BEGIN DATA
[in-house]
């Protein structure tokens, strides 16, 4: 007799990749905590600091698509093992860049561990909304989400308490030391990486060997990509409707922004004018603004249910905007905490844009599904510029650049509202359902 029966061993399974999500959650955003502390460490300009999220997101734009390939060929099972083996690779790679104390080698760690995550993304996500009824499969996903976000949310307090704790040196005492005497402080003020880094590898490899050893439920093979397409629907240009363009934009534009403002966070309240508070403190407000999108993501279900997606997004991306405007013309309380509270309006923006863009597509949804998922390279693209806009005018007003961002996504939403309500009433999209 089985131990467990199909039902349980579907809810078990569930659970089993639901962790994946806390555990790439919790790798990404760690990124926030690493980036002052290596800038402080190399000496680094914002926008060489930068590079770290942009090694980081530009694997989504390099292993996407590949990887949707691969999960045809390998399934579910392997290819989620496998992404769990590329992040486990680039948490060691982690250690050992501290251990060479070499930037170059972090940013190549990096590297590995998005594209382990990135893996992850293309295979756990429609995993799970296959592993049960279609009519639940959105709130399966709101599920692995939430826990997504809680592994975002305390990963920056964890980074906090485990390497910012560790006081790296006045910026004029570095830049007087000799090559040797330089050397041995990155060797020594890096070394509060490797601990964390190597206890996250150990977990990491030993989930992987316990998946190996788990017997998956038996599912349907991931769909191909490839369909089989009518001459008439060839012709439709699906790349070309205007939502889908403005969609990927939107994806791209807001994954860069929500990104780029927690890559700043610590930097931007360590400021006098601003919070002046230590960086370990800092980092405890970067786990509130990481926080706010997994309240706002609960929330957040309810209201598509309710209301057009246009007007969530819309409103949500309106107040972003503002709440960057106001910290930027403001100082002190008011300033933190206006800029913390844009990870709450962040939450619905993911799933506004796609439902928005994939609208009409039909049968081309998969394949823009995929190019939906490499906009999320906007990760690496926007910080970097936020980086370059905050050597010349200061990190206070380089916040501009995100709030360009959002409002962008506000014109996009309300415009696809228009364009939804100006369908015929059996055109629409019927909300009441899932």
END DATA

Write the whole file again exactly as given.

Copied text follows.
[in-house]
């Protein structure tokens, strides 16, 4: 007799990749905590600091698509093992860049561990909304989400308490030391990486060997990509409707922004004018603004249910905007905490844009599904510029650049509202359902 029966061993399974999500959650955003502390460490300009999220997101734009390939060929099972083996690779790679104390080698760690995550993304996500009824499969996903976000949310307090704790040196005492005497402080003020880094590898490899050893439920093979397409629907240009363009934009534009403002966070309240508070403190407000999108993501279900997606997004991306405007013309309380509270309006923006863009597509949804998922390279693209806009005018007003961002996504939403309500009433999209 089985131990467990199909039902349980579907809810078990569930659970089993639901962790994946806390555990790439919790790798990404760690990124926030690493980036002052290596800038402080190399000496680094914002926008060489930068590079770290942009090694980081530009694997989504390099292993996407590949990887949707691969999960045809390998399934579910392997290819989620496998992404769990590329992040486990680039948490060691982690250690050992501290251990060479070499930037170059972090940013190549990096590297590995998005594209382990990135893996992850293309295979756990429609995993799970296959592993049960279609009519639940959105709130399966709101599920692995939430826990997504809680592994975002305390990963920056964890980074906090485990390497910012560790006081790296006045910026004029570095830049007087000799090559040797330089050397041995990155060797020594890096070394509060490797601990964390190597206890996250150990977990990491030993989930992987316990998946190996788990017997998956038996599912349907991931769909191909490839369909089989009518001459008439060839012709439709699906790349070309205007939502889908403005969609990927939107994806791209807001994954860069929500990104780029927690890559700043610590930097931007360590400021006098601003919070002046230590960086370990800092980092405890970067786990509130990481926080706010997994309240706002609960929330957040309810209201598509309710209301057009246009007007969530819309409103949500309106107040972003503002709440960057106001910290930027403001100082002190008011300033933190206006800029913390844009990870709450962040939450619905993911799933506004796609439902928005994939609208009409039909049968081309998969394949823009995929190019939906490499906009999320906007990760690496926007910080970097936020980086370059905050050597010349200061990190206070380089916040501009995100709030360009959002409002962008506000014109996009309300415009696809228009364009939804100006369908015929059996055109629409019927909300009441899932």